Like a drink? Here’s a sobering thought
Lucy Atkins asks where the social sipping stops and alcoholism starts
‘Ilove drinking,” says Rosie Mills, 39, a TV producer. “A drink at the end of the day is the bit I look forward to the most.” Four or five times a week, she and a group of single friends, all “forty-something single party people”, meet in pubs, clubs and bars in London. Alcohol is the linchpin of this wild social life.
“I do ask myself important questions about my drinking levels,” says Rosie, “but the answers tend to get lost in another glass of wine.”
Most of us are unclear as to where social drinking stops and alcohol dependency starts. A heavy-drinking student is fairly normal, but a 40-year-old party animal? A sozzled 60-year-old? At what point do the questions demand a serious answer?
Recommendations from the Government are that men should consume no more than three to four units of alcohol a day and women only two to three units (that’s only one large glass of wine). Of course, committed “social” drinkers of all ages often ignore units, taking comfort instead from the fact that they are not reaching for the Glenfiddich before their morning commute, and their friends are drinking as much as they are.
The warning signs can be blurred, however. Rosie, for instance, drinks 35-50 units a week. “I’ll regularly polish off a bottle of wine on my own at home,” she says. “But if the wine at a party is vile, I’ll only have a sip or two, so I figure I can’t be that desperate.”
According to the charity Alcohol Concern there are several benchmarks – besides alcohol units – to determine whether alarm bells should be ringing (see box, below). You can even test yourself online. This could be worth doing – drinking too much over time can cause anything from liver damage to high blood pressure, fertility problems, impotence and mental health problems. Three per cent of all cancers, including breast cancer, are caused by alcohol (the relative risk of breast cancer increases by six per cent for each additional unit consumed per day).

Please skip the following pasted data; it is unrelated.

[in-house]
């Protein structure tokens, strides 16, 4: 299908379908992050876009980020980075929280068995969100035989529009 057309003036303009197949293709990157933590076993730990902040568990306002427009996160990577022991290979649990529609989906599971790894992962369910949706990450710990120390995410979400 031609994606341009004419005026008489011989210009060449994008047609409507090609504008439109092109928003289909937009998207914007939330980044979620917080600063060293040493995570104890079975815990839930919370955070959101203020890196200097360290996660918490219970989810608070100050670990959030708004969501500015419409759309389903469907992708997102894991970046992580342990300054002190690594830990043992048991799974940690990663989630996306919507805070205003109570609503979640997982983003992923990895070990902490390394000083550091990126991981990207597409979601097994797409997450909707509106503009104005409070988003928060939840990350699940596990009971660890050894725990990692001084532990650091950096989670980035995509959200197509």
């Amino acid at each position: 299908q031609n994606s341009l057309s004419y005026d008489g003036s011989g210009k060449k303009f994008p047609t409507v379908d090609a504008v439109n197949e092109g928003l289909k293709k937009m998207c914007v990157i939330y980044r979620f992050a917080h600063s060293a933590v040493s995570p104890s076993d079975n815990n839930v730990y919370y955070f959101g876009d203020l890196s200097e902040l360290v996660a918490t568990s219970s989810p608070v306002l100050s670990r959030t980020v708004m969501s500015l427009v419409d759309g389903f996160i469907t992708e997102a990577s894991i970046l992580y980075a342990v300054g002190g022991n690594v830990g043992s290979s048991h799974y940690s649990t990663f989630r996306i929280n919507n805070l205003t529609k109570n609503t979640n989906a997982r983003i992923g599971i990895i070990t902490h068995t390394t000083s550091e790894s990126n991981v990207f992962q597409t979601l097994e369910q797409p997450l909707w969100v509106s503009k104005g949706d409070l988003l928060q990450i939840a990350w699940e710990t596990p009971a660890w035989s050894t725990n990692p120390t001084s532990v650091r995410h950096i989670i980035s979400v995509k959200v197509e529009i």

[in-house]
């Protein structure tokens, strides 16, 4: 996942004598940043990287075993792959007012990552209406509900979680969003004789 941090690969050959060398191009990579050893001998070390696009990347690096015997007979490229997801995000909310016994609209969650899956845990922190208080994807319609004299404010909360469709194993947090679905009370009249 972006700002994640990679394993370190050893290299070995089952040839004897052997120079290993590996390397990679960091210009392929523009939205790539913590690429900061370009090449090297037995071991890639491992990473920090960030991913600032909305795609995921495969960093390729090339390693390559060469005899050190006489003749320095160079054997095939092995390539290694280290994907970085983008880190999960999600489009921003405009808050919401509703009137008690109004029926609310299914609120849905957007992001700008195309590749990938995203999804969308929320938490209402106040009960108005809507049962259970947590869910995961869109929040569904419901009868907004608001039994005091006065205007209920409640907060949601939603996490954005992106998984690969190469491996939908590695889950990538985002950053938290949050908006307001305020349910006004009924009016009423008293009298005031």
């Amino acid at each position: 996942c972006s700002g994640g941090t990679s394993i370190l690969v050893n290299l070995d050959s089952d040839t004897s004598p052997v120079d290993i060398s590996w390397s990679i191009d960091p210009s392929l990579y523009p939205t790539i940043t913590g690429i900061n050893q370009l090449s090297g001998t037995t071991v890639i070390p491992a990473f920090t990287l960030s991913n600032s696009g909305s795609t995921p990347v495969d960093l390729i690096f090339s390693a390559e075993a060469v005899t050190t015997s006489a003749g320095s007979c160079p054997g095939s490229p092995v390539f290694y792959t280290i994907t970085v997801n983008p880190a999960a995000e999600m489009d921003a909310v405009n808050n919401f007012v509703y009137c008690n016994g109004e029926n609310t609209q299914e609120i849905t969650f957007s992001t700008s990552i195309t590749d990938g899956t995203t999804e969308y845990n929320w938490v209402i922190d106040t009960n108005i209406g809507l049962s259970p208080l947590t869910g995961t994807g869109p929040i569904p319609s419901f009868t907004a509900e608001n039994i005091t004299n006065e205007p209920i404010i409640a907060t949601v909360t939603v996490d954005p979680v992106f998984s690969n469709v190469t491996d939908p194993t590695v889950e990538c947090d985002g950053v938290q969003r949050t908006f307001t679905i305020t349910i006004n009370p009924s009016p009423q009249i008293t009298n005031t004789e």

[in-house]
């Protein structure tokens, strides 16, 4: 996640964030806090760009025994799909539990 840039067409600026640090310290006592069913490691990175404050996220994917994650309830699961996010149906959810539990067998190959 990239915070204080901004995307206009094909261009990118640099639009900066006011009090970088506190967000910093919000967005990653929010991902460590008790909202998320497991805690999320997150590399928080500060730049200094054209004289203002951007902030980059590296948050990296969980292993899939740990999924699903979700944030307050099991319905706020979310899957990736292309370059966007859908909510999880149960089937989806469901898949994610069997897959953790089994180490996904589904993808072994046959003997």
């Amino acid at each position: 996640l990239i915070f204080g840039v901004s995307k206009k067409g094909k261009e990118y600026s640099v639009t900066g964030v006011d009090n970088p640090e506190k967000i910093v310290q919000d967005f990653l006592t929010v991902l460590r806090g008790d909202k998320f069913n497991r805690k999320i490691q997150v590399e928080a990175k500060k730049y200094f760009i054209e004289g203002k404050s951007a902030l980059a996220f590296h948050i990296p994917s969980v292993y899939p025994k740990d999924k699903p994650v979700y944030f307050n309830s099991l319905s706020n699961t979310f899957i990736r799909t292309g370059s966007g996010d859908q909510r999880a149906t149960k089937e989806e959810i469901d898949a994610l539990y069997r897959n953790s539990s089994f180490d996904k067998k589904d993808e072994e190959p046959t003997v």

Such dire medical facts are, however, unlikely to stop the truly committed drinker. “Alcoholics have a lot of fun,” says Tom Sykes, author of What Did I Do Last Night?, an account of his descent into alcoholism in his 20s. His heavy drinking peaked when, as a bar critic for the New York Post, Sykes was putting away 250 units of alcohol a week. “I’d start each evening with three or four pints of beer, then there would be a bottle or two of wine over dinner, then five or six large Martinis,” he recalls.
There is no simple answer as to why one person’s social drinking can be solved by restraint, while another’s escalates crazily. Frank Soodeen of Alcohol Concern says: “Some people simply have a greater predisposition to becoming addicted than others.
“Drinking alcohol triggers the release of dopamine, a ‘feelgood’ chemical, in the brain, which gives you the pleasurable sensations. If you continue to drink regularly, it takes more and more alcohol to trigger the same sensations.
“While there may be a genetic contribution to alcohol dependency, most of the current thinking is that social and psychological factors, such as stress or depression, are generally more important.”
The key is to face the music. Government figures show that about one in three people who have an alcohol problem can reduce their drinking, or stop altogether, without needing professional help. But treatment can help in other ways. “These days it’s not just about cutting down,” says Soodeen. “It’s about editing your life to remove the reasons you are drinking so much.”
If you are reading this with another hangover, it could be time to get out your red pen.
Message in a bottle: be aware of the signs of alcohol dependency